What Foods Do Nutritionists Think are Healthy?

Ask the Nutritionists

Hundreds of nutritionists as well as 2,000 other Americans were polled about which foods they think are healthy. The results showed some shared beliefs but also some huge differences in perception of healthy foods.

Who Knows What?

The New York Times recently conducted its own study on the perception of healthy foods. The purpose was to get a consensus of which foods nutritionists and “regular folk” regard as healthy. For the study, the NY Times enlisted a consult group, who in turn polled 2,000 Americans. The participants were asked to rate 52 common foods in order from unhealthy to healthy. Additionally, over 600 nutritionists from the American Society for Nutrition were asked to do the same.

The results showed how nutritionists’ belief in the healthiness of certain foods varied from what the average American believes. Even some of the nutritionists, however, were split on particular foods. The consensus on butter, for example, was varied for everyone polled. The same mixed feelings occurred on the topic of whole milk and red meat.

The mixed reviews on these three specific foods point out that their nutritional value must be inconclusive. A prominent nutritionist Dariush Mozaffarian explains, “…we only know about 40 or 50 percent of what we need to know about nutrition.”

What Everyone Thinks is Good

The Americans surveyed agreed with the nutritionists on the healthfulness of several common foods. Oranges, apples, and avocados ranked among the highest in goodness. Spinach, kale, olive oil, and almonds were top choices too. Turkey and chicken made the highs ranks as well.

What Everyone Thinks is Bad

Regular soda, chocolate chip cookies, and ice cream were deemed the unhealthiest by everyone polled. Bacon, white bread, diet soda, and beer were just a couple of percentage points higher on the list, but still extremely low in good nutrition. On a scale from zero to 100 percent, hamburgers ranked at only 30% healthy for all those surveyed.

Here’s Where We Can Learn

Assuming these 600-plus nutritionists understand good food value, here’s information from which we can learn. The study points out that granola bars are deemed healthy by fewer than 30% of the experts. About 70% of the public, however, believed the bars to be healthy. Here’s the difference. The nutritionists know how much added sugars are in the popular food. We may not know because labels can misrepresent.

The Food and Drug Administration (FDA) has recently agreed to review its labeling standards. Some foods we think are healthy simply are not. And, unfortunately, we have been misguided for years.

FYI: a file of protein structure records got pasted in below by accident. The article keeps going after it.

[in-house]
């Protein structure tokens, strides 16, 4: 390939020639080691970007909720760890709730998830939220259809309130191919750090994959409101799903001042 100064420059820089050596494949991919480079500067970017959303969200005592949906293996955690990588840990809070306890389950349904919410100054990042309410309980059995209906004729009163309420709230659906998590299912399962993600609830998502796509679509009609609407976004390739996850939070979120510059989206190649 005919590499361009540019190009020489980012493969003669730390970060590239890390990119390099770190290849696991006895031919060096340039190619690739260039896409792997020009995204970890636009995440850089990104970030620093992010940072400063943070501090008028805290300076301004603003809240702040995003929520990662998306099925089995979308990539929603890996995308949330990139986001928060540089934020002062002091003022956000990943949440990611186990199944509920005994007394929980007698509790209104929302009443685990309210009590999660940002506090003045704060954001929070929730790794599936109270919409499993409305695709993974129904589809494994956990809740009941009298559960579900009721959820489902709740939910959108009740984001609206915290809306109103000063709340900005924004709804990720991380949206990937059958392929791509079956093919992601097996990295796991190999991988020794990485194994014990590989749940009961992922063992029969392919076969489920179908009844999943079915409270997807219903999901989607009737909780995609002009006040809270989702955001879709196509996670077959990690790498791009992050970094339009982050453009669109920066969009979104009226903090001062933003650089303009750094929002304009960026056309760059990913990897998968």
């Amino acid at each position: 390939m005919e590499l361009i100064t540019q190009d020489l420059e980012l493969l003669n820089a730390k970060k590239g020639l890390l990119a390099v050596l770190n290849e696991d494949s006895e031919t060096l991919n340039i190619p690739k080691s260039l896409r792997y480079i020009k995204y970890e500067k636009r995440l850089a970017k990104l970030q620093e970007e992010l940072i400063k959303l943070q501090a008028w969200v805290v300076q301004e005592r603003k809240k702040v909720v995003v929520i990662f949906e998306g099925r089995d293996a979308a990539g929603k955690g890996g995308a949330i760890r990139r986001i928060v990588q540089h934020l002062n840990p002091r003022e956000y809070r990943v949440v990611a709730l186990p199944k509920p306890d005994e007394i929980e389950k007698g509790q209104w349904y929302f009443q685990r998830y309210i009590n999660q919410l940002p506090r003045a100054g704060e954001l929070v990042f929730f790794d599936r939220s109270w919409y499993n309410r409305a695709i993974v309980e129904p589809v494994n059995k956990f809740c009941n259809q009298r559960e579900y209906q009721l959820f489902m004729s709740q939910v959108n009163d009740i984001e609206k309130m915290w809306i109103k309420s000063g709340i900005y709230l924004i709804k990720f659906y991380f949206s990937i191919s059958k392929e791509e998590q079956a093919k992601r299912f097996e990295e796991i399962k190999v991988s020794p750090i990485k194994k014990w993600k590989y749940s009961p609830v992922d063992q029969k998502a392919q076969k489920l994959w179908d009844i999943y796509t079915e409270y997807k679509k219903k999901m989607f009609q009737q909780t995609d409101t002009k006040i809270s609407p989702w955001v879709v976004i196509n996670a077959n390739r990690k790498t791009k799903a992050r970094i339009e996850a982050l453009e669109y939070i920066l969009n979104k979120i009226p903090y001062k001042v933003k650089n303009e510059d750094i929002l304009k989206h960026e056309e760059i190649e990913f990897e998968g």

The nutritionists expressed that sushi, wine, shrimp, hummus, tofu, and quinoa are all excellent. The public didn’t seem aware of the high levels of nutritional value in these foods. Perhaps it’s because they are not “common”—yet. The other take away from this study is that most everyone agreed that “no special rules or restrictions” comprised the best diet. Balance and moderation are key.

For other articles on diet and nutrition, check out www.GetThrive.com

 

Best in Pregnancy and Adolescence!

Adolescents who eat more fruit have a lower risk of developing breast cancer later in life. Pregnant women who consume more fruit have babies with higher IQs. These are the results of two, new, separate studies.

Avoiding Breast Cancer

One recently published study touted the benefits of eating fruit. A lower risk of developing breast cancer was one discovery. Tens of thousands of questionnaires were given to women between the ages of 27 and 44 in regards to their diets. The first questionnaire was given in 1991 and then another in 1998. The latest tally of these showed that over 1400 women did not develop breast cancer. Those women consumed a large amount of fruit during their adolescence (ages 13-18).

“Higher early adulthood intake of fruits (and vegetables rich in ‘a’ carotene) was associated with a lower risk of premenopausal breast cancer.” Apples, bananas, and grapes consumed in higher amounts were most beneficial to adolescents. Oranges and kale proved to further reduce risk when consumed during early adulthood.

IQ Booster for Baby

A recent Canadian study shows that babies in the womb benefit from their mom’s fruit consumption. The University of Alberta tested approximately 700 children in Edmonton. Pregnant moms who ate more fruit during pregnancy had babies who scored higher on the test. The infants’ developmental levels and IQs were higher than the babies of pregnant moms who ate little-to-no fruit. The children of expectant moms who ate six or seven servings of fruit daily actually ranked over five points higher.

The lead researcher, Mandhane, collaborated with another scientist who studies genetic similarities between humans and fruit flies. Although they’re extremely different species, flies have 85 percent of the genes used in human brain function. Fruit flies, in particular, have been used as models to study human learning and memory. So, it was pretty fascinating to find that flies whose mothers were given fruit juice also had better memories.

Not Too Sweet

Both studies clearly show the health advantages from consuming fruit, especially during adolescence and when pregnant. Experts, however, warn of overconsumption. Excessive amounts of fruit can be too much sugar, even if it’s naturally obtained. Pregnant women may put themselves at risk for developing gestational diabetes or having an overweight baby. Six servings a day are plenty to reap fruits’ benefits. For more studies on healthy foods, check out www.GetThrive.com.